Table of Contents | Message Board | Printable Version | Barron's Booknotes
SHORT PLOT SUMMARY (Synopsis)
Macbeth is a tragic play about a man who lusted after power, stole the throne of Scotland from the rightful Prince Malcolm, and threw the country into chaos through his evil reign. In the end, his own greed and guilt defeat him. Ironically, at the beginning of the play, Macbeth has everything going for him. He is an honored and valiant Scottish warrior who has just won his greatest battle and the title of Thane of Cawdor. Unfortunately, shortly after the battle, he meets three evil witches who sow the seed of greediness in his soul when they predict he will become the King of Scotland.
Macbeth, encouraged and manipulated by his even greedier wife, murders King Duncan in order to seize the throne for himself. But the stolen crown gives him no pleasure, for he is riddled with guilt over the murder and fearful of being discovered. In order to protect himself and his throne, he kills his good friend Banquo, whom he has begun to fear most of all. The two murders on his conscience are more than he can sanely bear, and at a banquet, attended by all the lords and ladies of the land, he thinks he sees the ghost of Banquo sitting in his chair. He claims to the assembled crowd that "Thou canst say I did it," and clearly incriminates himself of murder. No longer a rational man, he rants and raves, hallucinates, kills the family of Macduff for no reason, and throws all of Scotland into fear and chaos.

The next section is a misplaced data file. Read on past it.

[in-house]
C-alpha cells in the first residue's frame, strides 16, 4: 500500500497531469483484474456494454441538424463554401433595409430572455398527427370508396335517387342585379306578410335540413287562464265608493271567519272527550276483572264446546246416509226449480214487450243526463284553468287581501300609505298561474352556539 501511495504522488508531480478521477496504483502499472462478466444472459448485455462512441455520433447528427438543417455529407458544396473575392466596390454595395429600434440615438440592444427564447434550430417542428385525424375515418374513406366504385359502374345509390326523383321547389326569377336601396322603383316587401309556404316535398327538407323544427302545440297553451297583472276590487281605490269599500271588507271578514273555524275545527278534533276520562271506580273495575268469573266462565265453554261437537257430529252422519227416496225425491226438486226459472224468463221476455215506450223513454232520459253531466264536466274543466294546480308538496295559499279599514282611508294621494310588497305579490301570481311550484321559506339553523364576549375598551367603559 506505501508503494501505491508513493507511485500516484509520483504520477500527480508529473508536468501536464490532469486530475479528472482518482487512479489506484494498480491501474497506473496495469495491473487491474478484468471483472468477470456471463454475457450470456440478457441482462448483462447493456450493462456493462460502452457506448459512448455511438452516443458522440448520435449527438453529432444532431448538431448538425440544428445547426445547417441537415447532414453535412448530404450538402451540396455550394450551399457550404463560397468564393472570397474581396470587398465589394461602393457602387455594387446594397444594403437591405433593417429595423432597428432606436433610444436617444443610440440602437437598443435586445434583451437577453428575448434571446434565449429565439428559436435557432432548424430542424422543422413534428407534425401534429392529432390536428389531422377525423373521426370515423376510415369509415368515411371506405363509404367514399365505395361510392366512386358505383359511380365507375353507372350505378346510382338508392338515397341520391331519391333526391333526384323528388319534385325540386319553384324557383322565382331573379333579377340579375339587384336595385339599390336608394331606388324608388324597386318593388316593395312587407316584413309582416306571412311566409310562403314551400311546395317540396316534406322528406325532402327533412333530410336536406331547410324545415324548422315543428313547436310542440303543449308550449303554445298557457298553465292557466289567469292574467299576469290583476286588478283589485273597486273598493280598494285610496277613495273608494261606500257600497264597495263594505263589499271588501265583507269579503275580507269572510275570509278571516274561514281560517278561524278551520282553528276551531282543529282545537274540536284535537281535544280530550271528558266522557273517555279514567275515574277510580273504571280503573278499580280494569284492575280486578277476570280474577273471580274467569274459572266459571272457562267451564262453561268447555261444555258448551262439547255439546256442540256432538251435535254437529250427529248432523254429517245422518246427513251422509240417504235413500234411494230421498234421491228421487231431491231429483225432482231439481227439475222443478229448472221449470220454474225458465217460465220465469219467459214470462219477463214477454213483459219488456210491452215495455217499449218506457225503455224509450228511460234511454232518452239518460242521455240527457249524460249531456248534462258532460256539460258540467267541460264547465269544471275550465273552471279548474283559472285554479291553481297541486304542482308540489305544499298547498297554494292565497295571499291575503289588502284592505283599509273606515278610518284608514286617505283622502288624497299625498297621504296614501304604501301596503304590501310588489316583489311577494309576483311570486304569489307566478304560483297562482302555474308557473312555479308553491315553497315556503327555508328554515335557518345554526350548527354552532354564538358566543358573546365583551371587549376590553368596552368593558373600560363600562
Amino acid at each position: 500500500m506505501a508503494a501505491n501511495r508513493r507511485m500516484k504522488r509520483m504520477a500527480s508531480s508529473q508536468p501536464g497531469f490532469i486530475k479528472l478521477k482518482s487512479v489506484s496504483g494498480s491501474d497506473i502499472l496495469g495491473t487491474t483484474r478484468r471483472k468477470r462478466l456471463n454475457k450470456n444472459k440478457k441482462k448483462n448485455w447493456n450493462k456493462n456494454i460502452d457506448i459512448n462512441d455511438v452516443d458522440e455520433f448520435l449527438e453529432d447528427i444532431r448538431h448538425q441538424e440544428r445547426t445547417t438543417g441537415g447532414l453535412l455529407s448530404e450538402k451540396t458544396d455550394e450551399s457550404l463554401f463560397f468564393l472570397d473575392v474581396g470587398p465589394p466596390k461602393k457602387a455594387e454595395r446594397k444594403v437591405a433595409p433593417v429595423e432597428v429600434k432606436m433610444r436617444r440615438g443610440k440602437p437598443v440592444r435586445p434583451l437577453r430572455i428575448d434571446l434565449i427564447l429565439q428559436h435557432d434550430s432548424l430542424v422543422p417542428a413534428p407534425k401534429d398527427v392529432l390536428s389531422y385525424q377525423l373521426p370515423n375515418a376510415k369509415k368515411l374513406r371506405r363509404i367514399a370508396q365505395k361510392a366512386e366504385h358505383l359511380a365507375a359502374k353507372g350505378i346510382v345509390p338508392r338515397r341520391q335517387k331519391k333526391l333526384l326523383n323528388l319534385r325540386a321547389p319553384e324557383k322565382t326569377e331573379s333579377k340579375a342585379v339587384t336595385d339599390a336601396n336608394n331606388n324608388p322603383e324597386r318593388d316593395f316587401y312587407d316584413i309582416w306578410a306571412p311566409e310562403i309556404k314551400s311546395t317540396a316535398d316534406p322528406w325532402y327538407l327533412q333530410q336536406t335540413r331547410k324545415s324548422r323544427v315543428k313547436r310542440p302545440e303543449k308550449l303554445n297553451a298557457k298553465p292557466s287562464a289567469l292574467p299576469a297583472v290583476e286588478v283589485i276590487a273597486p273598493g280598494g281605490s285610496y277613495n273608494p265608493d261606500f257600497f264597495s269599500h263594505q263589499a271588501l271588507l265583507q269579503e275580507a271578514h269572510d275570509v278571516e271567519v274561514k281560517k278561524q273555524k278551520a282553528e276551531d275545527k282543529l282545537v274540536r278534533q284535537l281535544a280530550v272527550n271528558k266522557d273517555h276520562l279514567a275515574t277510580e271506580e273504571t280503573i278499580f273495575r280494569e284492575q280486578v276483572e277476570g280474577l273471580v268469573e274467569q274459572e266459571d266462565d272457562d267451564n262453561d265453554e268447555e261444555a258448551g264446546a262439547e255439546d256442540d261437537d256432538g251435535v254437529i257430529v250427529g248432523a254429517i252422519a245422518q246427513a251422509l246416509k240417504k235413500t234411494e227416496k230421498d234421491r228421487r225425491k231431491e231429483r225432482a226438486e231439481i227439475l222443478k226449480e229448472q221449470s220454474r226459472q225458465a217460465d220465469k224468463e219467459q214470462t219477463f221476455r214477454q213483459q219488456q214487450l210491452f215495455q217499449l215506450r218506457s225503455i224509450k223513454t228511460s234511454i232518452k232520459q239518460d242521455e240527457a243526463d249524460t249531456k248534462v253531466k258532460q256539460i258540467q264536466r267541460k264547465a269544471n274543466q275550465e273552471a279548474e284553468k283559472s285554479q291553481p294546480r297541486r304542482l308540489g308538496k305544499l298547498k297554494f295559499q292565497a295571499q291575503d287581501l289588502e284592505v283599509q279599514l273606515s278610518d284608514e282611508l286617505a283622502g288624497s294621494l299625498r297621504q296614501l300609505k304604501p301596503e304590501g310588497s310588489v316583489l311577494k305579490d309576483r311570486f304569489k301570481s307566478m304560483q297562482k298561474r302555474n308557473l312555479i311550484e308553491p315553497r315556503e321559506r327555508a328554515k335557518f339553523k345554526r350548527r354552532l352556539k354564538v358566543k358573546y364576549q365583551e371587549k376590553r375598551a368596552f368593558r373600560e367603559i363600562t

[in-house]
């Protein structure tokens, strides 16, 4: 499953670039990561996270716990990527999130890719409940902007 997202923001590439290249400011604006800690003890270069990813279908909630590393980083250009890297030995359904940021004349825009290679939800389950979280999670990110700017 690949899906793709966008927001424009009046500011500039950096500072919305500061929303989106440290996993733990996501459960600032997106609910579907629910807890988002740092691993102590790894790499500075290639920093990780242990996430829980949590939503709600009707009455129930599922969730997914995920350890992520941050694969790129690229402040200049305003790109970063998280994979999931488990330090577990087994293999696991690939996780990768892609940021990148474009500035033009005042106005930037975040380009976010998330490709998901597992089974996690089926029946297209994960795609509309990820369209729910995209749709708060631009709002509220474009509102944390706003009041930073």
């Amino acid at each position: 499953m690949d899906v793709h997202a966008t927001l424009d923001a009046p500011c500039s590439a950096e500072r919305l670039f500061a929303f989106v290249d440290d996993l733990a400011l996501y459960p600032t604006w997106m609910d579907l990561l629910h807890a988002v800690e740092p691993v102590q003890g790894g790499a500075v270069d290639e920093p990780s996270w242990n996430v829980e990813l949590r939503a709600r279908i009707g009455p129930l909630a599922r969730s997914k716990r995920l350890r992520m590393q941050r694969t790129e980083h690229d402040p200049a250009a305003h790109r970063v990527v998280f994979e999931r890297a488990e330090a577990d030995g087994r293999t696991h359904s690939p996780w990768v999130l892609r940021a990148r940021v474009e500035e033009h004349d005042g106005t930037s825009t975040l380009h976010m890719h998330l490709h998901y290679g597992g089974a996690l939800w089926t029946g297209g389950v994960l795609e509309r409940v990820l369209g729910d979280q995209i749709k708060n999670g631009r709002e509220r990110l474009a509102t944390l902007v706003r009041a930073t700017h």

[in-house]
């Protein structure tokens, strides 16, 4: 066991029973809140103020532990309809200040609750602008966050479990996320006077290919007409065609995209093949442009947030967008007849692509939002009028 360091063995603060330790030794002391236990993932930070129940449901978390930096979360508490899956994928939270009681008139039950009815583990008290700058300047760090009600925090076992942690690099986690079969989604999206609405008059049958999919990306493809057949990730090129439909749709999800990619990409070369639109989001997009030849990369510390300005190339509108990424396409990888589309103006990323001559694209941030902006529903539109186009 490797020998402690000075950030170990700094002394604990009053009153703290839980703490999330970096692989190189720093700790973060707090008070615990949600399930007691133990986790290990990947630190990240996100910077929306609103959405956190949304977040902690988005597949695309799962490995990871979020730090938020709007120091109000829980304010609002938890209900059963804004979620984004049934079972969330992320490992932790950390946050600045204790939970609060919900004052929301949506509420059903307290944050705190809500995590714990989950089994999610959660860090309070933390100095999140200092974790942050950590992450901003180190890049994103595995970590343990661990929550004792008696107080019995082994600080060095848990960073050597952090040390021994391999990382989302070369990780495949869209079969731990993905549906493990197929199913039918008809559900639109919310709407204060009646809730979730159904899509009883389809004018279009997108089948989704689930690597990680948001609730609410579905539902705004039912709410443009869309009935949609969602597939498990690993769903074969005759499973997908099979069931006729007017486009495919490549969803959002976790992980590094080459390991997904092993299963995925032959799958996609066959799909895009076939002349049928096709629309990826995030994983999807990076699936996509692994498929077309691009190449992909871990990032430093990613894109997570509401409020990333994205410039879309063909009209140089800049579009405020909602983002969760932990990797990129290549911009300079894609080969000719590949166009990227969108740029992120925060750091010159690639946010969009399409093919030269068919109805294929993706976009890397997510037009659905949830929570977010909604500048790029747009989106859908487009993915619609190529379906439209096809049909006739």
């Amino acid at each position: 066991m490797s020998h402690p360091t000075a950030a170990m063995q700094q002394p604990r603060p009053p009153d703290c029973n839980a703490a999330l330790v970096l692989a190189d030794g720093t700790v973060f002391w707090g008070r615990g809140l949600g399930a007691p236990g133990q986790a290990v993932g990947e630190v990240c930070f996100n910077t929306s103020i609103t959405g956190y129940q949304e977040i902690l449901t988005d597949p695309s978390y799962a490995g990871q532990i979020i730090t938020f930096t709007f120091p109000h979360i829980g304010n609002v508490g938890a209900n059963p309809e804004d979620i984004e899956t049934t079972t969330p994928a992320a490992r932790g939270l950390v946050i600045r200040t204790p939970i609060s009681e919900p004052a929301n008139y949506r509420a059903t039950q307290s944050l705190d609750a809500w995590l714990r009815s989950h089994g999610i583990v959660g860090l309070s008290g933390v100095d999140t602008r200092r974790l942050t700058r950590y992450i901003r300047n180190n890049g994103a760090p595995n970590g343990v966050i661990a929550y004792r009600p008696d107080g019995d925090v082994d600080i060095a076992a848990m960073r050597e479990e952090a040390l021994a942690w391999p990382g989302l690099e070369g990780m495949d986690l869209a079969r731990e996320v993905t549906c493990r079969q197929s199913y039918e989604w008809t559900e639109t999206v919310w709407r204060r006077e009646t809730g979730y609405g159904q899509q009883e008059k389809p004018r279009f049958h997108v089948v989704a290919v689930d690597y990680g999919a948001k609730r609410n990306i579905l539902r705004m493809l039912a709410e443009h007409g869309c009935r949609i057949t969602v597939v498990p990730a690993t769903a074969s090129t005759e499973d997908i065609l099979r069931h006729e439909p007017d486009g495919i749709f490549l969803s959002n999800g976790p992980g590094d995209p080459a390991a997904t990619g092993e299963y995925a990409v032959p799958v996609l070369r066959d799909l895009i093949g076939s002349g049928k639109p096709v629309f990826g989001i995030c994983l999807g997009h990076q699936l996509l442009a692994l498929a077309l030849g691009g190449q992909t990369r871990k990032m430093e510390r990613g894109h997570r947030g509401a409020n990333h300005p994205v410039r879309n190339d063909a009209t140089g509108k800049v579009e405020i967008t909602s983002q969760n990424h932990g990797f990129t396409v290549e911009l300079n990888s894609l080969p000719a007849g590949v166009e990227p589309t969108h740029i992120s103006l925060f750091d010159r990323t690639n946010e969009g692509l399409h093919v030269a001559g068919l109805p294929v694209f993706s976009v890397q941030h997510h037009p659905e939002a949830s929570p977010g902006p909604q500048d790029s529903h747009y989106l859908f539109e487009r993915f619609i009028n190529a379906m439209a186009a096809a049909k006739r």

Tortured by himself to madness, the king returns to the three witches to find out his future. The evil ones warn him of Macduff (who later beheads the king in battle), tell him he will be harmed by no man born of woman (but Macduff was untimely ripped from the womb, not born), and promise he will not be vanquished until Birnam Wood comes to Dunsinane (which happens when the rebel soldiers camouflage themselves with the branches of Birnam as they march to attack the king). Macbeth, ironically, perceives these prophesies as positive ones, but they are still no balm to his chaotic, tortured soul. In the most famous words of the play, offered by Macbeth after he finds out his wife has killed herself, the evil king reveals the total emptiness of life, which is "a tale told by an idiot, full of sound and fury, signifying nothing."
The noble Macduff, heartsick over the state of affairs in Scotland, goes to Malcolm, who has fled to England, and encourages him to fight Macbeth in order to gain the throne which is rightfully his. He learns that Malcolm has already assembled 10,000 English soldiers who are ready to fight Macbeth. The English forces, 2coupled with the Scottish rebels, attack the mad king and the pitiful forces that still support him. The Scottish loyalists are easily overcome, and Macduff personally beheads Macbeth in revenge for the murder of his family. The play ends with the promise that goodness will prevail in the person of Malcolm and that order and reason will replace the chaos found in Scotland under the reign of the greedy, evil Macbeth.